Garr is more accustomed to being on the other side of the DAISY Award process, as she is a member of Brigham and Women’s Nursing Professional Recognition and Advancement Committee.

This time the spotlight was on her own deep commitment, though, and members of nursing leadership, fellow members of the Nursing Professional Recognition and Advancement Committee, and her supportive co-workers were only too happy to see her holding the famous Healer’s Touch sculpture. It was a delightful and well-earned turnabout: “As a member of this committee, I give this award to extraordinary nurses. Never once did I think I would be on the receiving end of this prestigious international award with all the history behind it!” she said of the honor.

During the presentation, Chief Nursing Officer and Vice President of Patient Care Services Cori Loescher, MM, BSN, RN, NEA-BC, recalled meeting Garr’s patient at the 2019 ANCC National Magnet Conference. “She sought me out to tell me how wonderful her experience was,” says Loescher. “You truly were her DAISY angel.”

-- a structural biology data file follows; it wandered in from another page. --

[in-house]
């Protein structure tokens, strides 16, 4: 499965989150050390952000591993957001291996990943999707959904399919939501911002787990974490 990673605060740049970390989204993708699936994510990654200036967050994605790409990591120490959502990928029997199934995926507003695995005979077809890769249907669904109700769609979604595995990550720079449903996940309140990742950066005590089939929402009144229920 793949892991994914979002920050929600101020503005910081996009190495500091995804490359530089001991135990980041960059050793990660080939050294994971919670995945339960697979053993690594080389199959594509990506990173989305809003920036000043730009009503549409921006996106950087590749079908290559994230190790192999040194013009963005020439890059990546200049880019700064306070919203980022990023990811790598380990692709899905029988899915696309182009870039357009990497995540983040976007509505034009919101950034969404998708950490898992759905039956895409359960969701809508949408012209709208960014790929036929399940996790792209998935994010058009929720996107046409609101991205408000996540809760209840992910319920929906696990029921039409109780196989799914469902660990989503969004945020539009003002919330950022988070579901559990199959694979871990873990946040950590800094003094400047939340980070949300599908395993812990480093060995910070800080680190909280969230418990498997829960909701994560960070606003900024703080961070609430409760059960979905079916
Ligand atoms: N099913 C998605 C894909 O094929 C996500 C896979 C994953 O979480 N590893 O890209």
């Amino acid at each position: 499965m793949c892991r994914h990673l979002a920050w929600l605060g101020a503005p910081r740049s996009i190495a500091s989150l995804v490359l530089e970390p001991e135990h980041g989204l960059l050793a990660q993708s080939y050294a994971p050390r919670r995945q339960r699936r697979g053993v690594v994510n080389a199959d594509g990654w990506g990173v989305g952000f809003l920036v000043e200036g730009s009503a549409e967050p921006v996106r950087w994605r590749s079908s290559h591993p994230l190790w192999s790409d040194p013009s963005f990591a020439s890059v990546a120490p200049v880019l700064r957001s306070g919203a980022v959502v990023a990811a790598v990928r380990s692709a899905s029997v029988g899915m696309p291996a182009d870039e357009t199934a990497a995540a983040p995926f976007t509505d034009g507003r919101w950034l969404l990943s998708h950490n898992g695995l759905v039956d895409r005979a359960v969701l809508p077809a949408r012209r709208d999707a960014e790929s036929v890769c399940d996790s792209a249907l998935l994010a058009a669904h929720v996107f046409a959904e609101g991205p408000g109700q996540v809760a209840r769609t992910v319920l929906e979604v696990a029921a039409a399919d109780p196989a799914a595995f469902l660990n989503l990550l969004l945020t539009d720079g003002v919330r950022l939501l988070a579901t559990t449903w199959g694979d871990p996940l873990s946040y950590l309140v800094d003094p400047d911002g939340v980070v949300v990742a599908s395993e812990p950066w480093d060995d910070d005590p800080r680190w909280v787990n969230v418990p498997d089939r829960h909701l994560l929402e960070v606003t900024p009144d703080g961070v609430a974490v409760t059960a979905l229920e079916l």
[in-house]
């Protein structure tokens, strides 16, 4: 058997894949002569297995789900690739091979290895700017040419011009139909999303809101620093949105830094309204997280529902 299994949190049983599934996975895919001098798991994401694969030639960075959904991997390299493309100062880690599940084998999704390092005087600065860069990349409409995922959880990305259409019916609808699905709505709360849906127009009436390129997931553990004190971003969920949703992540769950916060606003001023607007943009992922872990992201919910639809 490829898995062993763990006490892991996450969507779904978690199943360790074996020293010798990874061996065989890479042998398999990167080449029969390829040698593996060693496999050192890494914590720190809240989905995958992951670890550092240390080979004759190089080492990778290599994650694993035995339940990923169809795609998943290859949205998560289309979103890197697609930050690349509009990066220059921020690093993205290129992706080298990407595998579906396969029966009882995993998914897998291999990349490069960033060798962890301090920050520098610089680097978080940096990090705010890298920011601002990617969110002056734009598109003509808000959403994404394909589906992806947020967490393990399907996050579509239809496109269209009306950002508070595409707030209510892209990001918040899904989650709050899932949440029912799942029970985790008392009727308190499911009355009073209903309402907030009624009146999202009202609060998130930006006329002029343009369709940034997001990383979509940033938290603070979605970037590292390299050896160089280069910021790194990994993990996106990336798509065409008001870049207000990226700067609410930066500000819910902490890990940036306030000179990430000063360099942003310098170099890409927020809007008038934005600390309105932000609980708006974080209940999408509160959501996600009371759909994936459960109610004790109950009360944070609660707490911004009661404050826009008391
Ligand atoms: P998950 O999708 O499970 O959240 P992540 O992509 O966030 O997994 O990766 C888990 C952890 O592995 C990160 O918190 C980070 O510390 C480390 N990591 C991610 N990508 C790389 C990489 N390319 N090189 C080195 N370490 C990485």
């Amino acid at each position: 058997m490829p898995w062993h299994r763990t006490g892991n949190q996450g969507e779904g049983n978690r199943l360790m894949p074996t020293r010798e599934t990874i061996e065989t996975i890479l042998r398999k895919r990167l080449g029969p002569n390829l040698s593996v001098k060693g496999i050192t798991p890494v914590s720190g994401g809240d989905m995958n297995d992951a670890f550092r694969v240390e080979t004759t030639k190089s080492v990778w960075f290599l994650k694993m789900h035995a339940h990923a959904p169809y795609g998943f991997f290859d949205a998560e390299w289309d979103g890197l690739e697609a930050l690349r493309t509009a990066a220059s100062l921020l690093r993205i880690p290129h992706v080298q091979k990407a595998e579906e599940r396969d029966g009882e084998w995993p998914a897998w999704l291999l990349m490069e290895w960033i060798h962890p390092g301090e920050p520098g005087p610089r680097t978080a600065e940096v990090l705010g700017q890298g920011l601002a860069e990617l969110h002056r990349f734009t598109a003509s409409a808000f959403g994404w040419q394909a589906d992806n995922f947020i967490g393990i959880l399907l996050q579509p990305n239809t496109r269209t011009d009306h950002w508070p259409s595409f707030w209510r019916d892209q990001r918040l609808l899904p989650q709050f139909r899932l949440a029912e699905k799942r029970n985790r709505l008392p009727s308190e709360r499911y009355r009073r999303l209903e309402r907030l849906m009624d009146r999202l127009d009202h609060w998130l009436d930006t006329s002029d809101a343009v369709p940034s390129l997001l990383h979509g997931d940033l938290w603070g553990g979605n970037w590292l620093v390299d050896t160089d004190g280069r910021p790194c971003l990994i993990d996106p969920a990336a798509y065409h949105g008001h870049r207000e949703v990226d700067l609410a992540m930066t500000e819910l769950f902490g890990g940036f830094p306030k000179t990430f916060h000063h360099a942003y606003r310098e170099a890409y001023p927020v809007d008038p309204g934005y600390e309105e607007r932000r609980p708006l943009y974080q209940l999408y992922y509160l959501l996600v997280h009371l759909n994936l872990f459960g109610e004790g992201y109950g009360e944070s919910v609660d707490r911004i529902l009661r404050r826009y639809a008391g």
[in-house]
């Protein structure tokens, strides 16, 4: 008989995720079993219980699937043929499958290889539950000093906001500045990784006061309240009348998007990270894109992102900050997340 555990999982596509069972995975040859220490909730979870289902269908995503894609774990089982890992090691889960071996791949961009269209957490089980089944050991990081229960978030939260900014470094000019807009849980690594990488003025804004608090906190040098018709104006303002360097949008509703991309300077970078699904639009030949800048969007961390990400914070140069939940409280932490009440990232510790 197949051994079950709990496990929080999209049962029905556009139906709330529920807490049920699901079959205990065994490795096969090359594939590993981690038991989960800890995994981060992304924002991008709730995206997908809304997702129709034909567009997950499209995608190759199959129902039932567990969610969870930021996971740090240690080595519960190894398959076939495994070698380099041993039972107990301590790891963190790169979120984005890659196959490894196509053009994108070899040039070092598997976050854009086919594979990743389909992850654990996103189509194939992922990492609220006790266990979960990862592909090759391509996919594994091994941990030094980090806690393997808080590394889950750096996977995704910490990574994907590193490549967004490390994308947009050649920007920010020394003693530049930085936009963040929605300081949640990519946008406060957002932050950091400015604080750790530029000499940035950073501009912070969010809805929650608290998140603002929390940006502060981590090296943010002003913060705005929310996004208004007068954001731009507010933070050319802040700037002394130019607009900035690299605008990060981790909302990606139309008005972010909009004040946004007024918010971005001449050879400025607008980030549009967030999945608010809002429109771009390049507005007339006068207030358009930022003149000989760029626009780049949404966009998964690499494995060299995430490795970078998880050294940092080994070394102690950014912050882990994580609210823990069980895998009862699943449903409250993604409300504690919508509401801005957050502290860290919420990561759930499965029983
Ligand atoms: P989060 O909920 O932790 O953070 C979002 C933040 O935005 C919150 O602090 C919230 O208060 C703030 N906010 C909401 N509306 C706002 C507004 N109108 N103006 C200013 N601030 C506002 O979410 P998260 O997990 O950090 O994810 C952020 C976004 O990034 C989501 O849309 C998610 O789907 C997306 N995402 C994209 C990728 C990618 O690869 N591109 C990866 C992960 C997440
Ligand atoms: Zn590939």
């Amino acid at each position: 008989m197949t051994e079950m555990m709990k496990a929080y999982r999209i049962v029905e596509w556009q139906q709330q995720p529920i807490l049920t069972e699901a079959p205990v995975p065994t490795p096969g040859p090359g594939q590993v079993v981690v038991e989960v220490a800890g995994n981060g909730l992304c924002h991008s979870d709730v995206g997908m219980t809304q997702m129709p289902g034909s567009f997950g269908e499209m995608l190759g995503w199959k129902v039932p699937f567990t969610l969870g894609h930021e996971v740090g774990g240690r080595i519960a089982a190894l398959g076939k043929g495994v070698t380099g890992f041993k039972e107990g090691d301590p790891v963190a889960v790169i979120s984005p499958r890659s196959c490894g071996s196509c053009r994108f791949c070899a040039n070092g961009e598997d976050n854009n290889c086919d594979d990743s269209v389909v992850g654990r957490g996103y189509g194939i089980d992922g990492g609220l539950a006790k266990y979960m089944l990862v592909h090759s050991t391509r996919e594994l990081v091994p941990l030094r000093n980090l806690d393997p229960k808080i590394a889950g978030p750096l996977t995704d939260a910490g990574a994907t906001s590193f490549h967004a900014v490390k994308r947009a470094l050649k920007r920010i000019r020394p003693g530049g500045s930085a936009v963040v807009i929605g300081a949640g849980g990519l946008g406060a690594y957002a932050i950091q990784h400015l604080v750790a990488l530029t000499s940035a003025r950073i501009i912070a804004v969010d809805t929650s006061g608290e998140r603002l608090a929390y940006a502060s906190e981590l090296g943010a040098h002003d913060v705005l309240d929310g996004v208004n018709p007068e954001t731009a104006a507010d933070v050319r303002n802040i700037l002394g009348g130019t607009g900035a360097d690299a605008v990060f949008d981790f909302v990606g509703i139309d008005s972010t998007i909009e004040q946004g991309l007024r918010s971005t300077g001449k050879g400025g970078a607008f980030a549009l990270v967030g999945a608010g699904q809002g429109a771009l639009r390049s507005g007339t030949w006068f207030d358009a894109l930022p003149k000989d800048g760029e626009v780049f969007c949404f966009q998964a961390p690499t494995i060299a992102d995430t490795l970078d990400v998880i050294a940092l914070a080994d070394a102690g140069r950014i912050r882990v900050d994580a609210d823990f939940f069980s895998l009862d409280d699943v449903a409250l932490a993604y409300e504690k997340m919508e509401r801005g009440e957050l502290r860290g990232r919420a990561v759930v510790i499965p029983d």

Garr also encountered her patient at the Magnet conference. “I was in a convention center with 10,000 other nurses and I looked over and there she was!” she says. “It is very meaningful to have been nominated for the DAISY Award by someone who knows first-hand what excellence in nursing looks like.”

The DAISY Award, established by the DAISY Foundation, is named in memory of J. Patrick Barnes who died at the age of 33 from Idiopathic Thrombocytopenic Purpura (ITP), an auto-immune disease. The Barnes Family was inspired by the care that Patrick received and established this unique program to recognize and thank the nurses nationwide who make a profound difference in the lives of their patients and families.